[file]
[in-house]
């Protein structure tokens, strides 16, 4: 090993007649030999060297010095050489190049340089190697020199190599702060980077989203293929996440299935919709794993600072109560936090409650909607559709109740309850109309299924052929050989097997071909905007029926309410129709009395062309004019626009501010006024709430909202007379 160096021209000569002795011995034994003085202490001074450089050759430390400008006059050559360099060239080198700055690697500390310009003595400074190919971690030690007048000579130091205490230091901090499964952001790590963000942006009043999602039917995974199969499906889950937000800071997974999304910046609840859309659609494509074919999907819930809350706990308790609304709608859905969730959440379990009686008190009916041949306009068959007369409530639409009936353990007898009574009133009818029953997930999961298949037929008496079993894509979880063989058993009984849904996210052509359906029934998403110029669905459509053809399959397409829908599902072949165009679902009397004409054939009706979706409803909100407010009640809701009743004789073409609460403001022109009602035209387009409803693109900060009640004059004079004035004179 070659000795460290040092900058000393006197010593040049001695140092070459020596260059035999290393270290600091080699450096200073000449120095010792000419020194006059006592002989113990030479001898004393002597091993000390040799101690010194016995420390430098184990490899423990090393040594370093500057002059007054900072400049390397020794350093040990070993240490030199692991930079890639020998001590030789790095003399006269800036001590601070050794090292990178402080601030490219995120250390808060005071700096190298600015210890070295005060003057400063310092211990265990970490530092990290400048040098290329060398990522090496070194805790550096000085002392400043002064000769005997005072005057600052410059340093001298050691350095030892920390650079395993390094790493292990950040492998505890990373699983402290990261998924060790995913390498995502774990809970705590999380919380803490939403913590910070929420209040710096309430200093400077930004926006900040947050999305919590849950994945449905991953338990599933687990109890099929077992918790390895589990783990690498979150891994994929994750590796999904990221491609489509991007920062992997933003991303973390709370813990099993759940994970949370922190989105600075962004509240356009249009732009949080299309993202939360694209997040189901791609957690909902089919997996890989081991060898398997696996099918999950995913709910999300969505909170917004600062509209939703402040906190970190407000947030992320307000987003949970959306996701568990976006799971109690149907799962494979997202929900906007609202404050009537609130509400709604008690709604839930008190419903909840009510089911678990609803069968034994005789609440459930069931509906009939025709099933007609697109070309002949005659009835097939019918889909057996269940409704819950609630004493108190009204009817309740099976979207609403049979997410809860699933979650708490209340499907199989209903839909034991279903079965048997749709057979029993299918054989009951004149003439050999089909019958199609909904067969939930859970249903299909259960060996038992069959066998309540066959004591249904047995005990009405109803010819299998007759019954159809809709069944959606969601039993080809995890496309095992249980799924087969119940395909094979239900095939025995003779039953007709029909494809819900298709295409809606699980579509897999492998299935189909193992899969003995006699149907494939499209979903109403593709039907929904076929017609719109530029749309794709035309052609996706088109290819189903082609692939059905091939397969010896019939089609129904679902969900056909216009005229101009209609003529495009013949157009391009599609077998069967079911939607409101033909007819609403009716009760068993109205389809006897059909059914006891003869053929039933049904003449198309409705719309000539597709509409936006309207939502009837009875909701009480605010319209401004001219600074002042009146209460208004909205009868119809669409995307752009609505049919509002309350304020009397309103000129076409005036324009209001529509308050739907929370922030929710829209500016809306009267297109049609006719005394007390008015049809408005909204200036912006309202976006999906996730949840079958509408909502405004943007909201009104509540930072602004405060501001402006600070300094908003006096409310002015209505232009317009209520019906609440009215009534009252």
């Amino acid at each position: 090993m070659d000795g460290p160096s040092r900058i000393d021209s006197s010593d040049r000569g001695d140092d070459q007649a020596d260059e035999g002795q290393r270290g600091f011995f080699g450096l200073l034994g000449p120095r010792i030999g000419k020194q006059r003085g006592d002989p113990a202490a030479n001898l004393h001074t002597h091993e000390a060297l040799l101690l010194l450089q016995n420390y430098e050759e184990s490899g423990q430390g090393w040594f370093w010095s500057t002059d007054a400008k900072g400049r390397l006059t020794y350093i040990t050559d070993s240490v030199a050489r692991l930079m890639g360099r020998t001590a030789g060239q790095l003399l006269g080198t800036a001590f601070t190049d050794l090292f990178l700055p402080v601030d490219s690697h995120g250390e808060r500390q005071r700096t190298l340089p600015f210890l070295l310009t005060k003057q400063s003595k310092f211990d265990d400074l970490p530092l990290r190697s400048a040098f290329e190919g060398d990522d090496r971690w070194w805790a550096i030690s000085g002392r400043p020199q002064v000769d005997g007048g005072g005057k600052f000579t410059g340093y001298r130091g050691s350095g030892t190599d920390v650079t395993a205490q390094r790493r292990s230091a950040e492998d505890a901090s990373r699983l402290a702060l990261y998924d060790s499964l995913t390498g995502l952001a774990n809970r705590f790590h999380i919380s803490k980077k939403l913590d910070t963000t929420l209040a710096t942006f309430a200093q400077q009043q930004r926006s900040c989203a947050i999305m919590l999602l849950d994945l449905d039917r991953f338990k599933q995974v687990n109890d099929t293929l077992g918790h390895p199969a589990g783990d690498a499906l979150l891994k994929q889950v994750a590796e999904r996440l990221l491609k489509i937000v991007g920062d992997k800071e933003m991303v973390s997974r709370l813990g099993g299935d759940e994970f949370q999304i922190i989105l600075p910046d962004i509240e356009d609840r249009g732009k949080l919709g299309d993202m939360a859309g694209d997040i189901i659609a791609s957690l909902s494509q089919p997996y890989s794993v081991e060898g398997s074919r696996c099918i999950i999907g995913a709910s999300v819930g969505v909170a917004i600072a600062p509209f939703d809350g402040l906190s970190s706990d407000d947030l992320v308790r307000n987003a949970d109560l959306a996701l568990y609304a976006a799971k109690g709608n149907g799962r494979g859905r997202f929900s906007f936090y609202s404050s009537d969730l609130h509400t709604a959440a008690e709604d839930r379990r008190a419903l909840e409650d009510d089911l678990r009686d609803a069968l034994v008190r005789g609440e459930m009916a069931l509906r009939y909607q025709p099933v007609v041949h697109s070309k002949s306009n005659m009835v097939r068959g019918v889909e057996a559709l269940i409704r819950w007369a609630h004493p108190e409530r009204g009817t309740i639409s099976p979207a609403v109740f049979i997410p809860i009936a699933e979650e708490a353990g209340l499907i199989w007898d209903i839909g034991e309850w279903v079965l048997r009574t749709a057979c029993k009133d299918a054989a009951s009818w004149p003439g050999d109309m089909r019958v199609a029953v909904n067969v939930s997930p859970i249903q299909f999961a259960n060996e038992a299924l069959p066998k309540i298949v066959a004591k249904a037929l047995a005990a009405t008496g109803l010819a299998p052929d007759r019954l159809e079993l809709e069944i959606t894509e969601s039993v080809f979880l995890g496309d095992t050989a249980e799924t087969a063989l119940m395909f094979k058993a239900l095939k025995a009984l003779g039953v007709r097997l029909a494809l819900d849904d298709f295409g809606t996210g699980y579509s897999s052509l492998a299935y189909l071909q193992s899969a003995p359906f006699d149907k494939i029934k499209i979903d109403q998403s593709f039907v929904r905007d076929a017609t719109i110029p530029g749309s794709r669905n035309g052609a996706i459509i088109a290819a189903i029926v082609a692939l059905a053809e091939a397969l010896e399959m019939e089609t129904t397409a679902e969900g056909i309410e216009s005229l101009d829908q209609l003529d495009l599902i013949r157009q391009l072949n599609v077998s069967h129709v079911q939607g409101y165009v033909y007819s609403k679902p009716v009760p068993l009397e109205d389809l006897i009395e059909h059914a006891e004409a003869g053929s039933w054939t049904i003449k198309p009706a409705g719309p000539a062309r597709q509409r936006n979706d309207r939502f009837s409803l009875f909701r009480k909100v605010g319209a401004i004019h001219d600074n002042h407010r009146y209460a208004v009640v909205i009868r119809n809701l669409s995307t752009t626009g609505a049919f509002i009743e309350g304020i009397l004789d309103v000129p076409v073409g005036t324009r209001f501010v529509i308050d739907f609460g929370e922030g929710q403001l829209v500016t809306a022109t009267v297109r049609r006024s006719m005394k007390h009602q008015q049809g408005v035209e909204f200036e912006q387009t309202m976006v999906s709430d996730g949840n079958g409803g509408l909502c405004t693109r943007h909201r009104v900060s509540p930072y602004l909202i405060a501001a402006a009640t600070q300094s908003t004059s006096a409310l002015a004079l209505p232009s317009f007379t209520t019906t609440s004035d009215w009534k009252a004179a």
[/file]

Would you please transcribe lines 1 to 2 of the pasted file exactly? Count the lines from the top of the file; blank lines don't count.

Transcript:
[in-house]
């Protein structure tokens, strides 16, 4: 090993007649030999060297010095050489190049340089190697020199190599702060980077989203293929996440299935919709794993600072109560936090409650909607559709109740309850109309299924052929050989097997071909905007029926309410129709009395062309004019626009501010006024709430909202007379 160096021209000569002795011995034994003085202490001074450089050759430390400008006059050559360099060239080198700055690697500390310009003595400074190919971690030690007048000579130091205490230091901090499964952001790590963000942006009043999602039917995974199969499906889950937000800071997974999304910046609840859309659609494509074919999907819930809350706990308790609304709608859905969730959440379990009686008190009916041949306009068959007369409530639409009936353990007898009574009133009818029953997930999961298949037929008496079993894509979880063989058993009984849904996210052509359906029934998403110029669905459509053809399959397409829908599902072949165009679902009397004409054939009706979706409803909100407010009640809701009743004789073409609460403001022109009602035209387009409803693109900060009640004059004079004035004179 070659000795460290040092900058000393006197010593040049001695140092070459020596260059035999290393270290600091080699450096200073000449120095010792000419020194006059006592002989113990030479001898004393002597091993000390040799101690010194016995420390430098184990490899423990090393040594370093500057002059007054900072400049390397020794350093040990070993240490030199692991930079890639020998001590030789790095003399006269800036001590601070050794090292990178402080601030490219995120250390808060005071700096190298600015210890070295005060003057400063310092211990265990970490530092990290400048040098290329060398990522090496070194805790550096000085002392400043002064000769005997005072005057600052410059340093001298050691350095030892920390650079395993390094790493292990950040492998505890990373699983402290990261998924060790995913390498995502774990809970705590999380919380803490939403913590910070929420209040710096309430200093400077930004926006900040947050999305919590849950994945449905991953338990599933687990109890099929077992918790390895589990783990690498979150891994994929994750590796999904990221491609489509991007920062992997933003991303973390709370813990099993759940994970949370922190989105600075962004509240356009249009732009949080299309993202939360694209997040189901791609957690909902089919997996890989081991060898398997696996099918999950995913709910999300969505909170917004600062509209939703402040906190970190407000947030992320307000987003949970959306996701568990976006799971109690149907799962494979997202929900906007609202404050009537609130509400709604008690709604839930008190419903909840009510089911678990609803069968034994005789609440459930069931509906009939025709099933007609697109070309002949005659009835097939019918889909057996269940409704819950609630004493108190009204009817309740099976979207609403049979997410809860699933979650708490209340499907199989209903839909034991279903079965048997749709057979029993299918054989009951004149003439050999089909019958199609909904067969939930859970249903299909259960060996038992069959066998309540066959004591249904047995005990009405109803010819299998007759019954159809809709069944959606969601039993080809995890496309095992249980799924087969119940395909094979239900095939025995003779039953007709029909494809819900298709295409809606699980579509897999492998299935189909193992899969003995006699149907494939499209979903109403593709039907929904076929017609719109530029749309794709035309052609996706088109290819189903082609692939059905091939397969010896019939089609129904679902969900056909216009005229101009209609003529495009013949157009391009599609077998069967079911939607409101033909007819609403009716009760068993109205389809006897059909059914006891003869053929039933049904003449198309409705719309000539597709509409936006309207939502009837009875909701009480605010319209401004001219600074002042009146209460208004909205009868119809669409995307752009609505049919509002309350304020009397309103000129076409005036324009209001529509308050739907929370922030929710829209500016809306009267297109049609006719005394007390008015049809408005909204200036912006309202976006999906996730949840079958509408909502405004943007909201009104509540930072602004405060501001402006600070300094908003006096409310002015209505232009317009209520019906609440009215009534009252």